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Classic Set Theory For Guided Independent Study
Review: This is a clearly written and expertly arranged independent study guide designed to make the topic of set theory comprehensible and easy to grasp for self-study students. Without a doubt, this books more than delivers. Readers can expect a smooth ride devoid of complexity and assumed pre-exposure to the subject. Goldreis book brings forth an abundance of both solved an unsolved exercises, illustrations and thorough explanations. Ideas, commentaries and recommendations that are resourcefully placed alongside the main text delightfully height the learning experience. This is one of those unfortunately rare but wonderfully rigorous independent study math books that many students stumble across and never seem to put down. More info.
The Princeton Companion To Mathematics
Review: This is an extraordinary book that every student and mathematician should absolutely have. The PCM carries the true signature of a math encyclopedia in that it is versatile and capable of being all things to all learners in every field of mathematics, and on all levels also. In light of its broad spectrum of topics, the editors have managed to keep this book cohesive and well knit together. The PCM includes specialized articles from contributors on a variety of math topics that even the most advanced pros can learn from. Non-mathematicians who are curious about the trade can also learn a great deal of information from the PCM due to its overall accessible nature. This is the kind of book that will still be read a hundred years from now, and it truly is the nicest book I own. More info.
A Mathematical Introduction To Logic Second Edition
Review: This is one of the finest introductory texts on logic that any student can read. Enderton is cohesive in his explanations and skillfully covers all the essential bases, from number theory to first and second order logic as well as several theorems, including Godels. While not a mandatory requirement, it is highly recommended that the reader has a slight understanding of math logic. This will make it easier to complete the many exercises found throughout. Complete with many well-chosen examples and a wider scope than most of its peers, Id suggest this book to anyone seeking to learn or better understand math logic. More info.
Old Books In The Public Domain
Leonhard Euler wrote an introduction to algebra called Elements of Algebra:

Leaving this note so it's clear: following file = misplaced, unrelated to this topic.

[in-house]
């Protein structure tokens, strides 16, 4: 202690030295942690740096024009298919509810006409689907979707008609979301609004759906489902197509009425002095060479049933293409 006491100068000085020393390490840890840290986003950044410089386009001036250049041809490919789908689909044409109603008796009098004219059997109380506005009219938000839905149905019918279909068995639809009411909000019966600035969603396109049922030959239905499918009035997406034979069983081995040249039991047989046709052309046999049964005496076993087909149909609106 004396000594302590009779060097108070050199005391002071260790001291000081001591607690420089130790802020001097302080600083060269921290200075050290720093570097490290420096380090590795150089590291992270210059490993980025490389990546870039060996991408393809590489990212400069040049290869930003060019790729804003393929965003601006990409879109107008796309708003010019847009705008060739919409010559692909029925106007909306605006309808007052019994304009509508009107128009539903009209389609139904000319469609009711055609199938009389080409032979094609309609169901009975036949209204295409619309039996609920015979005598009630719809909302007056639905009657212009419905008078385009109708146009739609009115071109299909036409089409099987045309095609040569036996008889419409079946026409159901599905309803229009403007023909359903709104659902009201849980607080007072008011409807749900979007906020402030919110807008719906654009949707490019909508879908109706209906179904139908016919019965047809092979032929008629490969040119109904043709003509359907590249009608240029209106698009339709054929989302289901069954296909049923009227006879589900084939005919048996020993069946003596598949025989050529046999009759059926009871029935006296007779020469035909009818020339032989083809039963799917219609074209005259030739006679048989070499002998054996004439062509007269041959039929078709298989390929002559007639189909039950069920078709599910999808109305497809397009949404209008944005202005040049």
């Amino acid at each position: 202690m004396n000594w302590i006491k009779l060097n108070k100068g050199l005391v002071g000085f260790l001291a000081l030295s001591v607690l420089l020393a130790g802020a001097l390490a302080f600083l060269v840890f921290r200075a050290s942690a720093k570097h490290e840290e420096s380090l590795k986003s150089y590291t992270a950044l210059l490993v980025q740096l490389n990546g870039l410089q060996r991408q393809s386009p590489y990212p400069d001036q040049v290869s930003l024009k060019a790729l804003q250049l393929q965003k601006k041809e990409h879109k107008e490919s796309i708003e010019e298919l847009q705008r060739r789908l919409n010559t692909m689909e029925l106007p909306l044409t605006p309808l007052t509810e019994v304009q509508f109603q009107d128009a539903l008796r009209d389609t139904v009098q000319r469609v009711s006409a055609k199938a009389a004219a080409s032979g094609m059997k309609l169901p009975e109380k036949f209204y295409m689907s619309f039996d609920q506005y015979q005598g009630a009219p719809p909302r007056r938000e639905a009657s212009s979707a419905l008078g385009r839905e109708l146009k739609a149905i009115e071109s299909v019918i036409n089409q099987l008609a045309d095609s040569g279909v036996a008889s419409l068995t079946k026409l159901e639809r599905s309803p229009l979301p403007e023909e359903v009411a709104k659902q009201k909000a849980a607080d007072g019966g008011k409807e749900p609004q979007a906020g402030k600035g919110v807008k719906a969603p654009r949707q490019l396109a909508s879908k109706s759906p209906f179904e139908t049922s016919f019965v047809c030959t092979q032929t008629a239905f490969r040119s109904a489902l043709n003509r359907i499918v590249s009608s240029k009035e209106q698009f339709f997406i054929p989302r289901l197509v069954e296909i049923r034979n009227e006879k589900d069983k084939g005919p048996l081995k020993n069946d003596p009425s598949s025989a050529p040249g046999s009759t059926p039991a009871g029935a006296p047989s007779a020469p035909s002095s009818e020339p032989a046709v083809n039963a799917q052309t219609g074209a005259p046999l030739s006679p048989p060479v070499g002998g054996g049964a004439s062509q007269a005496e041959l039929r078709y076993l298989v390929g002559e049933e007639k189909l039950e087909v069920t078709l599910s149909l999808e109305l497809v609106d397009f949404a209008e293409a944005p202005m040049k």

- Scott Hecht’s MS Word typesetting:
- Copies of 1800’s editions of Hewlett’s translation:
These are apparently still really popular in India. Since they are in the public domain, you can find them available online for free. PDFs are available on archive.org, probably elsewhere as well. They are still in print, though not always as cheap as you’d hope given that the copyrights have expired. Be warned that since they’re old, the writing style isn’t what you’d expect from a contemporary book.
- Hall and Knight, Elementary Algebra for Schools )
- Chrystal, Algebra: an Elementary Text-book , Vol II @Archive.org Vol I @Archive.org , Vol II @Archive.org )
Elementary Algebra for Schools is probably unnecessary these days. It covers roughly the equivalent of Algebra I and maybe Algebra II in US high schools, but modern textbooks do a better job with the material.
I don’t know if anyone still uses these other old books or not, but some people like them.
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Introduction To Probability Models Tenth Edition
Review: Introduction to Probability Models differs from many probability books in that it covers a variety of disciplines. It has been widely used by a number of professors as the main text for many first courses. This elementary introduction provides ample instruction on probability theory and stochastic processes, and insight into its application in a broad range of fields. Ross has filled each chapter with loads of exercises and clear examples. He also takes his time in explaining the thinking and intuition behind many of the theorems and proofs. Even those who dont specialize in the field will find it a joy to read this book. More info.
Computational Science And Engineering
Review: Gilbert Strang has a reputation for writing ample, pragmatic, and insightful books. During the course of reading this one, it will become blatantly clear to the reader that the author has created this work out of passion and a genuine love for the subject. Every engineer can benefit deeply from reading this. Strangs writing style and his instructive approach are unrivaled. He covers all aspects of computational science and engineering with experience and authority. The topics discussed include applied linear algebra and fast solvers, differential equations with finite differences and finite elements, and Fourier analysis and optimization. Strang has taught this material to thousands of students. With this book many more will be added to that number. More info.
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Mathematics: From The Birth Of Numbers
Review: Gullbergs takes an amazing dive into the deep grounded roots of mathematics and its origins. The astounding part about all of it is that Jan Gullberg is a doctor and not a mathematician. Despite this, he has managed to write a thorough book that captures the entire history of math along with answers to the why and how that students often ask. The enthusiasm he exhibits throughout will spread onto readers like wildfire. This work is clearly a labor of love, not self-exaltation. Readers will appreciate that Gullberg is simply a man who has fallen in love with and holds an immense adoration for one of the most important components of human civilization. More info.